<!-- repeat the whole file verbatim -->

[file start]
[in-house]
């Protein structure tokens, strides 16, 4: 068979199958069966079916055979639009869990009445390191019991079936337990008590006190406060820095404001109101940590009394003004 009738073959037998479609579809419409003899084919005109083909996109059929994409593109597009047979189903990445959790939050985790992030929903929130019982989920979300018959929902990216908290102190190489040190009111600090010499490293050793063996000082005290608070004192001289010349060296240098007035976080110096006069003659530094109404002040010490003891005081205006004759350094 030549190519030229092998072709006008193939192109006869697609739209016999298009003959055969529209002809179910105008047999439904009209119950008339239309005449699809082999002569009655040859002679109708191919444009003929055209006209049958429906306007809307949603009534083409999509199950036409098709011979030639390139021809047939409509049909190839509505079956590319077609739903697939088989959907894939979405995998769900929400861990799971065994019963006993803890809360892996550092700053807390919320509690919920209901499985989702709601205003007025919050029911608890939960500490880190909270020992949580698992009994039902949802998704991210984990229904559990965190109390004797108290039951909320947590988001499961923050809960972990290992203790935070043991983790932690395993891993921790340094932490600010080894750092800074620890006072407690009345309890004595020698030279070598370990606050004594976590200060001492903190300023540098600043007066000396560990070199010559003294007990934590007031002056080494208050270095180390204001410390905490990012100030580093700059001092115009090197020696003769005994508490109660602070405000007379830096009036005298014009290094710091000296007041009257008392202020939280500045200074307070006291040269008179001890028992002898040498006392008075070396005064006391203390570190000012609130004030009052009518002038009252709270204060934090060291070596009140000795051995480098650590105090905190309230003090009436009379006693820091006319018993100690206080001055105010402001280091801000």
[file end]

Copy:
[in-house]
């Protein structure tokens, strides 16, 4: 068979199958069966079916055979639009869990009445390191019991079936337990008590006190406060820095404001109101940590009394003004 009738073959037998479609579809419409003899084919005109083909996109059929994409593109597009047979189903990445959790939050985790992030929903929130019982989920979300018959929902990216908290102190190489040190009111600090010499490293050793063996000082005290608070004192001289010349060296240098007035976080110096006069003659530094109404002040010490003891005081205006004759350094 030549190519030229092998072709006008193939192109006869697609739209016999298009003959055969529209002809179910105008047999439904009209119950008339239309005449699809082999002569009655040859002679109708191919444009003929055209006209049958429906306007809307949603009534083409999509199950036409098709011979030639390139021809047939409509049909190839509505079956590319077609739903697939088989959907894939979405995998769900929400861990799971065994019963006993803890809360892996550092700053807390919320509690919920209901499985989702709601205003007025919050029911608890939960500490880190909270020992949580698992009994039902949802998704991210984990229904559990965190109390004797108290039951909320947590988001499961923050809960972990290992203790935070043991983790932690395993891993921790340094932490600010080894750092800074620890006072407690009345309890004595020698030279070598370990606050004594976590200060001492903190300023540098600043007066000396560990070199010559003294007990934590007031002056080494208050270095180390204001410390905490990012100030580093700059001092115009090197020696003769005994508490109660602070405000007379830096009036005298014009290094710091000296007041009257008392202020939280500045200074307070006291040269008179001890028992002898040498006392008075070396005064006391203390570190000012609130004030009052009518002038009252709270204060934090060291070596009140000795051995480098650590105090905190309230003090009436009379006693820091006319018993100690206080001055105010402001280091801000």